Passive-Aggressive Behavior at Work

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Effective communication is important to every successful organization because it enables the dissemination of information needed by employees to get things done and it builds relationships based on trust and commitment. Both are equally important.

In the workplace, effective communication can increase efficiency and productivity, enhance employee engagement, and decrease turnover. Conversely, ineffective communication can undermine efficiency and productivity, decrease engagement, and increase absenteeism and turnover.

As an organization development consultant and leadership coach, the challenges presented to me by clients very often come in the form of ineffective communication, and more often than not this has to do with some passive-aggressive behavior. It seems this is all too common in the workplace and is undermining our ability to communicate effectively.

I grew up in the Chicago area and I’ve now lived in Seattle for more than 30 years. While I have fully adapted and embraced my life in Seattle, I am continually confounded by the often polite yet oftentimes insincere behavior of people I encounter. It may be of little surprise then that three of my closest friends are also transplants from the Midwest where direct and blunt communication is more common.

Seattleites are often referred to as nice, but not necessarily friendly. A driver will sometimes come to a four-way stop at the same time as others and not simply yield to the driver on the right, but insist on waiting for the other person to go—regardless of their position. Then they complain about traffic congestion. Or people who agree to join you on a hike or other activity decline at the last-minute knowing full well they didn’t want to go in the first place, but wouldn’t say so.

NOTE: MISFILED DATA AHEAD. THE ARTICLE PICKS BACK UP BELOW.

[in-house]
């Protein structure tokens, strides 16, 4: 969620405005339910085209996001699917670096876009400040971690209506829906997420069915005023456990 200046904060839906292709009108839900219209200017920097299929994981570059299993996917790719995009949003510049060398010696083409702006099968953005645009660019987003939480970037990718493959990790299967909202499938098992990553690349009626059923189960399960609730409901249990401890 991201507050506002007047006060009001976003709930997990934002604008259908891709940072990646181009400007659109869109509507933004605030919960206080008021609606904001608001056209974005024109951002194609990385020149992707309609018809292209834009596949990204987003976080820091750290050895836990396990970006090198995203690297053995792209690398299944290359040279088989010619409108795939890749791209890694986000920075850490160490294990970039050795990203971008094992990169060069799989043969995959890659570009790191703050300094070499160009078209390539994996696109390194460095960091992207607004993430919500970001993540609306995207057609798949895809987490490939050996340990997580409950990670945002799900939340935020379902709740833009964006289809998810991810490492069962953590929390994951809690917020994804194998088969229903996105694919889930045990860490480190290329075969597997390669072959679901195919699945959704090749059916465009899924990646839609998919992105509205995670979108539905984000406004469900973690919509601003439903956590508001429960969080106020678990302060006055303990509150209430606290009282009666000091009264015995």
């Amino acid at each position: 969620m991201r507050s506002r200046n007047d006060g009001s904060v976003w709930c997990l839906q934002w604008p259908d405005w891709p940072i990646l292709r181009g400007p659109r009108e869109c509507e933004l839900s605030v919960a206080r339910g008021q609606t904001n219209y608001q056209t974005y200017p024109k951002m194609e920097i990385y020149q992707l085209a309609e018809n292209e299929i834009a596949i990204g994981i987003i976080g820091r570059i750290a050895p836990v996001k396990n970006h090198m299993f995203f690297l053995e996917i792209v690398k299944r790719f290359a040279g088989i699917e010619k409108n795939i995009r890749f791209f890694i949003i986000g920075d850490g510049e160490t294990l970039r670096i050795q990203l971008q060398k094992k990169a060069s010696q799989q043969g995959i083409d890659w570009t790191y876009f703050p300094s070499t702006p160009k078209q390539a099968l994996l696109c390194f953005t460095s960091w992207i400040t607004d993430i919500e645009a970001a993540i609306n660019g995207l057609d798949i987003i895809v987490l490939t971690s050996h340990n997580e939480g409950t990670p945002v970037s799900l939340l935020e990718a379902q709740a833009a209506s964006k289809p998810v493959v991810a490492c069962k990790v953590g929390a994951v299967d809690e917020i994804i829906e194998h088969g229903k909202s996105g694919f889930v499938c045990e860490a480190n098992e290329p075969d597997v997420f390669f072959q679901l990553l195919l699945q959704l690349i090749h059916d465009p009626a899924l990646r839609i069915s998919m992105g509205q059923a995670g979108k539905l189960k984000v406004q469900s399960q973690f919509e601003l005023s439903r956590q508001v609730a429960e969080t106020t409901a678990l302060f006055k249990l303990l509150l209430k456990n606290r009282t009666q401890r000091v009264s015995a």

In the workplace, passive-aggressive behavior shows up in many forms such as: committing to action items and then not following through; acting friendly with coworkers and then speaking about them negatively behind their backs; speaking publicly about the benefits of collaboration across the organization yet covertly maintaining a silo mentality.

Passive-aggressive behavior is often a way for people to get their emotional point across without having healthy conflict, according to Annie McKee, founder of the Teleos Leadership Institute and coauthor of Primal Leadership. It can also be due to their inability to communicate or deal with conflict effectively.

McKee suggests recounting how some of your previous interactions have played out and explaining the impact they have had on you and perhaps others. If it’s feasible, show how that behavior is working against what he or she cares about, such as achieving the organization’s goals. However, whatever you do, don’t accuse the person of being passive-aggressive as this will only make him or her defensive.

Specifically, McKee suggests the following for how you can deal effectively with passive-aggressive behavior:

  1. Consider what’s motivating the behavior – Ensure that their assumptions are accurate.
  2. Own your part – You likely share some aspect of the blame, so admit it.
  3. Focus on the content, not the delivery – Don’t get caught up in the emotion.
  4. Acknowledge the underlying issue – Read between the lines; all is not what it seems.
  5. Watch your language – Do not label or judge, but explain the impact their behavior is having on you.
  6. Find safety in numbers – Inquire how others’ comments may have impacted them.
  7. Set guidelines for everyone – Make it clear about who’s responsible for what and maintain accountability.
  8. Get help in extreme situations – When necessary, recruit others to help you move forward with someone in a position of greater power.
  9. Protect yourself – Don’t disregard your own work and avoid contact with this person if at all possible.

Both the person behaving passive-aggressively and the person responding to it ineffectively can be viewed through the lens of emotional intelligence. Navigating relationships effectively when under stress requires maintaining an understanding of what one thinks, wants and feels in relation to the other, along with being able regulate one’s behavior and demonstrate empathy while in those situations.

Dealing effectively with someone who behaves passive-aggressively, therefore, requires you to rely on your ability to really know and control yourself while also showing concern for the other person.

Passive-aggressive behavior is at odds with the effective communication necessary for trust and commitment in successful relationships. You can do your part to lessen the spread and severity of those who behave this way. When more of us engage in a healthy response to passive-aggressive behavior, the less we will feel and see its impact. And this will result in helping to raise effective communication in the workplace.